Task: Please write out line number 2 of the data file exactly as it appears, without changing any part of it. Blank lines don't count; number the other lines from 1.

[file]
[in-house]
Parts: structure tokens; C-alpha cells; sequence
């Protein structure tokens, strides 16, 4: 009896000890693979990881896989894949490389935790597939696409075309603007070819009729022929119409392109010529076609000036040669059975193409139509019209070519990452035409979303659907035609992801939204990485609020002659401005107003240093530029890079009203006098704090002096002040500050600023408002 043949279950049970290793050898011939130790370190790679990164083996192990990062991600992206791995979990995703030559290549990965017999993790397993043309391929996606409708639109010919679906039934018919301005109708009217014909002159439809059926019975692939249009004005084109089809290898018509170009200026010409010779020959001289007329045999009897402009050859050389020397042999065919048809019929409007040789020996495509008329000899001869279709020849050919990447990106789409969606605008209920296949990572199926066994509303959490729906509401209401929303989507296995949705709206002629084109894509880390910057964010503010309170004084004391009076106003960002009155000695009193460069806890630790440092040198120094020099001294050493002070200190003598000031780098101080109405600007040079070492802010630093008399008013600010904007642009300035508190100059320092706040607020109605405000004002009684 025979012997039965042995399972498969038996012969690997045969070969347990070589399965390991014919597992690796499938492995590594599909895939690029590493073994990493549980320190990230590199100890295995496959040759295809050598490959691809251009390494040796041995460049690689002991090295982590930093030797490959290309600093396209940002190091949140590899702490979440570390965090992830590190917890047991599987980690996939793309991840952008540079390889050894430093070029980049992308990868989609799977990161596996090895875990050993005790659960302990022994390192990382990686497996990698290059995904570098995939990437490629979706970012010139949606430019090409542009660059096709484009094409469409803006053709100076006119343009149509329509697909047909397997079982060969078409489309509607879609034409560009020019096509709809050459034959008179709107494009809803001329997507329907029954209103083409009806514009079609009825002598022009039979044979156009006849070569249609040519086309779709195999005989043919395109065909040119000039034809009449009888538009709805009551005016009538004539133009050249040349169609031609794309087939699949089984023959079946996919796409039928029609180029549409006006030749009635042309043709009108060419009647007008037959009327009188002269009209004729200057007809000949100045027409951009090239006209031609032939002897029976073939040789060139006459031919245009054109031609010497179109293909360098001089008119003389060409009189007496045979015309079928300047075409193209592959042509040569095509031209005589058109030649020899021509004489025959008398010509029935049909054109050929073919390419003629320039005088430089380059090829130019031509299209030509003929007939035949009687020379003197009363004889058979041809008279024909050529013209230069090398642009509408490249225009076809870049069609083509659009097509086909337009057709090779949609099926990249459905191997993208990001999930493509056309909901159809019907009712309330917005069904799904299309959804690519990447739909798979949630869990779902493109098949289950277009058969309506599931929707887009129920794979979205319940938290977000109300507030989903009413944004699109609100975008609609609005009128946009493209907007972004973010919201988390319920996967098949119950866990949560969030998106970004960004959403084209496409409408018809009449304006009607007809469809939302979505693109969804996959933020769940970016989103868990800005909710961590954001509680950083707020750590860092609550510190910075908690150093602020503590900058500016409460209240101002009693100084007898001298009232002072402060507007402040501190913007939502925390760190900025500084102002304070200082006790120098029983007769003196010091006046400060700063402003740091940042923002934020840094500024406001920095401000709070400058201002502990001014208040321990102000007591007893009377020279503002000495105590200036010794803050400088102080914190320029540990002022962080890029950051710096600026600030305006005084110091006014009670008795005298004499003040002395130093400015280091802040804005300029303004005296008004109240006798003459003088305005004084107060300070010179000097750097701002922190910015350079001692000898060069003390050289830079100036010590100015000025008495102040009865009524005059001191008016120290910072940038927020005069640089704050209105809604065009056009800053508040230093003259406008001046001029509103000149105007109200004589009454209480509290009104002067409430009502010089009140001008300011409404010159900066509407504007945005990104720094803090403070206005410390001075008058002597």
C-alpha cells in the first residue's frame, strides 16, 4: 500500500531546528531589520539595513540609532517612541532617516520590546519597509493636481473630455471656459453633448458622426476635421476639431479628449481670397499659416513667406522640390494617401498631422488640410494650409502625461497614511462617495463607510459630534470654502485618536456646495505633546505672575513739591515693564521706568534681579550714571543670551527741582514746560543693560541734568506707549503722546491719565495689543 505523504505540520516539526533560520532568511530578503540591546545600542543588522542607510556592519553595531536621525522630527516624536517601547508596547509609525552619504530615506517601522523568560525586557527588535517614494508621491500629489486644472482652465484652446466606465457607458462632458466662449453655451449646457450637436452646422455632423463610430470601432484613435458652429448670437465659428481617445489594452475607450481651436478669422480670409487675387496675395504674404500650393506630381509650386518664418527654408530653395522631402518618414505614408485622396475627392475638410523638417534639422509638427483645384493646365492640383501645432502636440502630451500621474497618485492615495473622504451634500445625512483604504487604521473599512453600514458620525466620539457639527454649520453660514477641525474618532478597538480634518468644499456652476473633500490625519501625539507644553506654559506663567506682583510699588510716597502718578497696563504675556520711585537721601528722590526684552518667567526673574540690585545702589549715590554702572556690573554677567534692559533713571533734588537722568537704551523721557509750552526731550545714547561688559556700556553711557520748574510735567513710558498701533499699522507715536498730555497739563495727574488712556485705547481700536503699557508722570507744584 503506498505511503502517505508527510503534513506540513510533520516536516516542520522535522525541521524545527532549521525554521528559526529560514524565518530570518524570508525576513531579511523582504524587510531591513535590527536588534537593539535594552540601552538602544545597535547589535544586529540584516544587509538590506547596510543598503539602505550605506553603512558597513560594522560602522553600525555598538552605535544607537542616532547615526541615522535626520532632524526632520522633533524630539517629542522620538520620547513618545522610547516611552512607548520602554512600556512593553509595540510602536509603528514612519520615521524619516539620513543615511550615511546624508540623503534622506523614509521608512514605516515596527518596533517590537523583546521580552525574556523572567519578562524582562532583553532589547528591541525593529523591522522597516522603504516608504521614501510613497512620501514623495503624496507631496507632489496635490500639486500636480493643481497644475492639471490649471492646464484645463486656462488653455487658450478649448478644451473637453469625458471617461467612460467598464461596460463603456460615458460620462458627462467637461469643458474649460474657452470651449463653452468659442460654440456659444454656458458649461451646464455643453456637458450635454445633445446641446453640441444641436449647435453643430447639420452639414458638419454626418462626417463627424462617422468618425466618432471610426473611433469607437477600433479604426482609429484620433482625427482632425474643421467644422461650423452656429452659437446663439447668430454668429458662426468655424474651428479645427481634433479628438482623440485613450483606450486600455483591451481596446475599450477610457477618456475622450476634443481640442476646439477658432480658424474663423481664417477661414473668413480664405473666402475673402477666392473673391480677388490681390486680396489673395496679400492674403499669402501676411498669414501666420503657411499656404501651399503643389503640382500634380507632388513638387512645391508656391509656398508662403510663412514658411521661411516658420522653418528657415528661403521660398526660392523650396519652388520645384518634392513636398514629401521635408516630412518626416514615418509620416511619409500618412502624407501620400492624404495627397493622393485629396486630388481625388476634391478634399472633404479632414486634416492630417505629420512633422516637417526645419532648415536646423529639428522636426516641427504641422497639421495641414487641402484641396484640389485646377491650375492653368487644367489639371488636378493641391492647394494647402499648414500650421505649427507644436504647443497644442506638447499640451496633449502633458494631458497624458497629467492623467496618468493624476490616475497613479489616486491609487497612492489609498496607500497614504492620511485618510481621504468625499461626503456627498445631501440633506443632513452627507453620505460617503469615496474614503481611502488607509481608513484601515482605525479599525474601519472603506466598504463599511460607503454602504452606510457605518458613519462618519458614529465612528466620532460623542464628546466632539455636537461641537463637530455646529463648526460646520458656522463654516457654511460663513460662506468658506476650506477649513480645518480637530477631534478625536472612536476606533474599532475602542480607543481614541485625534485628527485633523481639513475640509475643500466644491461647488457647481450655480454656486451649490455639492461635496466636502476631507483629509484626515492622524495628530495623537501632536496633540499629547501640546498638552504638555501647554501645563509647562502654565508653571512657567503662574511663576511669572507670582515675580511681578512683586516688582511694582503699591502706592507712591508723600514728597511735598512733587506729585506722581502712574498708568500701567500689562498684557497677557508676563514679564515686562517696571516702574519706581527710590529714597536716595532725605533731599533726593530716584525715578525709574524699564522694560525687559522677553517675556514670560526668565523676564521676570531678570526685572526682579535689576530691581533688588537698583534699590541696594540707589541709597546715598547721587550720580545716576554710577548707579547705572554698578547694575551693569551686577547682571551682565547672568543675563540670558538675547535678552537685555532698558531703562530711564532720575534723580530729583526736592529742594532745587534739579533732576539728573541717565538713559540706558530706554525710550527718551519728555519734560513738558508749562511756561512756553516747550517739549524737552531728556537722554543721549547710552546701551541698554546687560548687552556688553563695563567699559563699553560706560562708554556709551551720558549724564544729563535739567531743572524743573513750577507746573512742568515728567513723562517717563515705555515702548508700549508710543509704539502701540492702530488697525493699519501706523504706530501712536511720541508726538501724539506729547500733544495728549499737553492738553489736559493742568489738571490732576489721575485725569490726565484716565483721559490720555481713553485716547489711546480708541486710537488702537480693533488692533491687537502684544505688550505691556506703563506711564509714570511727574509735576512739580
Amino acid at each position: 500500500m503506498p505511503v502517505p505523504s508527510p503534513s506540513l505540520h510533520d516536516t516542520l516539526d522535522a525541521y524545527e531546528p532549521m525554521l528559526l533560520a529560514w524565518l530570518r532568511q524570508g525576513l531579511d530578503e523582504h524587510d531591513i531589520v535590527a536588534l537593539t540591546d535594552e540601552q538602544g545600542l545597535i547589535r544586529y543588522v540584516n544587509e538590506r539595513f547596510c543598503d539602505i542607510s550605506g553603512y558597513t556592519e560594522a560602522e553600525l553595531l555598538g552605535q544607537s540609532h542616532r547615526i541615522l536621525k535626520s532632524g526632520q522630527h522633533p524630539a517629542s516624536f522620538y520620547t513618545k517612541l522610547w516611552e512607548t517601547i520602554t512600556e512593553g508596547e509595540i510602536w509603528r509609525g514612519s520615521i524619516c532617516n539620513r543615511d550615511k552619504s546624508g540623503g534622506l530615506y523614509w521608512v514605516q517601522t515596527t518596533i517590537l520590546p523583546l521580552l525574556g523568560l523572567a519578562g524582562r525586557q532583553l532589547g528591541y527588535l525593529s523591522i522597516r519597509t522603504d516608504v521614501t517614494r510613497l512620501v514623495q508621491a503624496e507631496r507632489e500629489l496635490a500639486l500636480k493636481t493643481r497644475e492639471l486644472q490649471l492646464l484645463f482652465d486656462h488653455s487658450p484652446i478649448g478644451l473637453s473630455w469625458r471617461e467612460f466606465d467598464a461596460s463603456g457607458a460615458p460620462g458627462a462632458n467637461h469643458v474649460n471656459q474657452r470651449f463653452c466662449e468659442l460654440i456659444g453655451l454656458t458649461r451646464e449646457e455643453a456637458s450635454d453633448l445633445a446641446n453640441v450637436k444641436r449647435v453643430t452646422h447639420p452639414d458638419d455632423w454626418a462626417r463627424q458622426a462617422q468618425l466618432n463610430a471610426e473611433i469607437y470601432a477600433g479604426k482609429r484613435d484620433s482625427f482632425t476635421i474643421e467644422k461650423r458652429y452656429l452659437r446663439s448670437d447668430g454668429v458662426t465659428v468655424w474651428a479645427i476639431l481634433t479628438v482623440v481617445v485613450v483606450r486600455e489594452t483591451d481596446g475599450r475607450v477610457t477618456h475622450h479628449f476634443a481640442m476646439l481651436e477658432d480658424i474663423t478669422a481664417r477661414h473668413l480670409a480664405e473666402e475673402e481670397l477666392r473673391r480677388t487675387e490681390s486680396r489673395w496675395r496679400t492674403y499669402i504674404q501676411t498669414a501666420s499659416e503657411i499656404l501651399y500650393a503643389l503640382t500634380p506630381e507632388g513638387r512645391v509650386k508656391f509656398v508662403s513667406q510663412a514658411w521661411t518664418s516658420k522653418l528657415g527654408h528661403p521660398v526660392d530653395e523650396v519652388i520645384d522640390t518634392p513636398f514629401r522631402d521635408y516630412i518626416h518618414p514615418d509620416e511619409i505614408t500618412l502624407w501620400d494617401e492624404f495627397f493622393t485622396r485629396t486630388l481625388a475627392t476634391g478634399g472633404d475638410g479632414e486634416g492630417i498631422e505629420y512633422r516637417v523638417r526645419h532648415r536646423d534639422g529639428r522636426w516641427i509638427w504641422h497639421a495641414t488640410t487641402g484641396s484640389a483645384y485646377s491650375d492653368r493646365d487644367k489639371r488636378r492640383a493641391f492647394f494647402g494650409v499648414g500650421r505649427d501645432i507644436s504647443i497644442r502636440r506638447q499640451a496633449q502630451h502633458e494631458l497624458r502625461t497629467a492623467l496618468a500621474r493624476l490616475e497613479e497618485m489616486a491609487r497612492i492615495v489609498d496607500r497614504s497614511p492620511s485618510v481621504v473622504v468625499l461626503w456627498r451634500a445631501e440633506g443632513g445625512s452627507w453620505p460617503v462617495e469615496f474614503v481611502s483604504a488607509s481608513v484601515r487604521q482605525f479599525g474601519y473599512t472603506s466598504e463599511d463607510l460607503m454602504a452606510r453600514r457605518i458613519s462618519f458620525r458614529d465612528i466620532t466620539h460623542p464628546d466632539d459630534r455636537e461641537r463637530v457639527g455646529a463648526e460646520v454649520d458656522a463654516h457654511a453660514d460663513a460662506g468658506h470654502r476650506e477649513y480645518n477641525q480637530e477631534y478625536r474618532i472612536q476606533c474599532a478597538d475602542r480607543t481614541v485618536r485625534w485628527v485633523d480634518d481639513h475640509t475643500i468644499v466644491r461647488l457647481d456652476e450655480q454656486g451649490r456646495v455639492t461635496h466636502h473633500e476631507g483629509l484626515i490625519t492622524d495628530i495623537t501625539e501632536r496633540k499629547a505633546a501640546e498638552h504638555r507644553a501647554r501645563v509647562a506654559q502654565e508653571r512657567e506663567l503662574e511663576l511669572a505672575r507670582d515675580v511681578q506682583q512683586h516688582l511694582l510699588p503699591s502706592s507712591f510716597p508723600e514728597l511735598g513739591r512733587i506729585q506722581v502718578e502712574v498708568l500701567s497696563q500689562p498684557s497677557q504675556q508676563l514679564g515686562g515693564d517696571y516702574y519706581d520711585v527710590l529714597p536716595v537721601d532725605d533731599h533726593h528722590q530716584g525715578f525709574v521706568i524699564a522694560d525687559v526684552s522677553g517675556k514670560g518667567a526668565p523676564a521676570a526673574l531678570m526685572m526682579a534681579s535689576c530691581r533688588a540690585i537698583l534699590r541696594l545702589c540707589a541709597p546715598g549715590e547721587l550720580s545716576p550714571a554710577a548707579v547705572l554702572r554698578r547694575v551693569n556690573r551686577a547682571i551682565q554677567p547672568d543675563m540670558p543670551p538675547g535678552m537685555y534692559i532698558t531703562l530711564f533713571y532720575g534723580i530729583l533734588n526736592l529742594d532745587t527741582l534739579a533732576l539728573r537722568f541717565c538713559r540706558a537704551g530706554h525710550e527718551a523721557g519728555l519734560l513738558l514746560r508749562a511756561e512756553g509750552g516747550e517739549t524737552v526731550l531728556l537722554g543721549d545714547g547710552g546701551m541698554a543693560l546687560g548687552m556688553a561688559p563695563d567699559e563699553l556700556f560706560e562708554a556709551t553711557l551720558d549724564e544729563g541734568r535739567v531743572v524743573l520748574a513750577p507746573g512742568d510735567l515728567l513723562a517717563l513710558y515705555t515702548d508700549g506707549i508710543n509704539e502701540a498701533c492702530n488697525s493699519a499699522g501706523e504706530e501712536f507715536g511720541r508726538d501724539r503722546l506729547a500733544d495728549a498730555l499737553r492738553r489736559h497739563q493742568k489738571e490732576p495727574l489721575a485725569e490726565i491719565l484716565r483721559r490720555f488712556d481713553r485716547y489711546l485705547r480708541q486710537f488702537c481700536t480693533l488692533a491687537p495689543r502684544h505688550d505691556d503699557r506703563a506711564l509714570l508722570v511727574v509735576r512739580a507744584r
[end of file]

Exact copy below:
Parts: structure tokens; C-alpha cells; sequence